while x == True:
    while y == True:
         ok = get_input("Is this ok? (y/n)") 
         if ok == "y" or ok == "Y":
             x,y = False,False #breaks from both loops
         if ok == "n" or ok == "N": 
             break #breaks from just one

The Answer 28

0 people think this answer is useful

Here’s an implementation that seems to work:

break_ = False
for i in range(10):
    if break_:
        break
    for j in range(10):
        if j == 3:
            break_ = True
            break
        else:
            print(i, j)

The only draw back is that you have to define break_ before the loops.

The Answer 29

-3 people think this answer is useful

Similar like the one before, but more compact. (Booleans are just numbers)

breaker = False #our mighty loop exiter!
while True:
    while True:
        ok = get_input("Is this ok? (y/n)")
        breaker+= (ok.lower() == "y")
        break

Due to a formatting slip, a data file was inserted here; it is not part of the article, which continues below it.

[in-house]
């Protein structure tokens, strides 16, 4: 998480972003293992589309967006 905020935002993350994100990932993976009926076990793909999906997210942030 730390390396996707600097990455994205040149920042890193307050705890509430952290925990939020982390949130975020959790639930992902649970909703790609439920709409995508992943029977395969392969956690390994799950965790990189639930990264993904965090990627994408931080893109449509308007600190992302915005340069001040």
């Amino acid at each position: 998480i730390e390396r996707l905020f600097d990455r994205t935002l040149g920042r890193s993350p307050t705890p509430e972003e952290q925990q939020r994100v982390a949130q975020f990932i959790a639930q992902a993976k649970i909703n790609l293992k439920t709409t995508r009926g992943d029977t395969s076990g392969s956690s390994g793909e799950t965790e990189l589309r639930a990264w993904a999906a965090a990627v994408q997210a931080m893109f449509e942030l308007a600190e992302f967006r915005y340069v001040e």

if breaker: # the interesting part!
        break   # <--- !

The Answer 30

-3 people think this answer is useful

Since this question has become a standard question for breaking into a particular loop, I would like to give my answer with example using Exception.

Although there exists no label named breaking of loop in multipally looped construct, we can make use of User-defined Exceptions to break into a particular loop of our choice. Consider the following example where let us print all numbers upto 4 digits in base-6 numbering system:

class BreakLoop(Exception):
    def __init__(self, counter):
        Exception.__init__(self, 'Exception 1')
        self.counter = counter

for counter1 in range(6):   # Make it 1000
    try:
        thousand = counter1 * 1000
        for counter2 in range(6):  # Make it 100
            try:
                hundred = counter2 * 100
                for counter3 in range(6): # Make it 10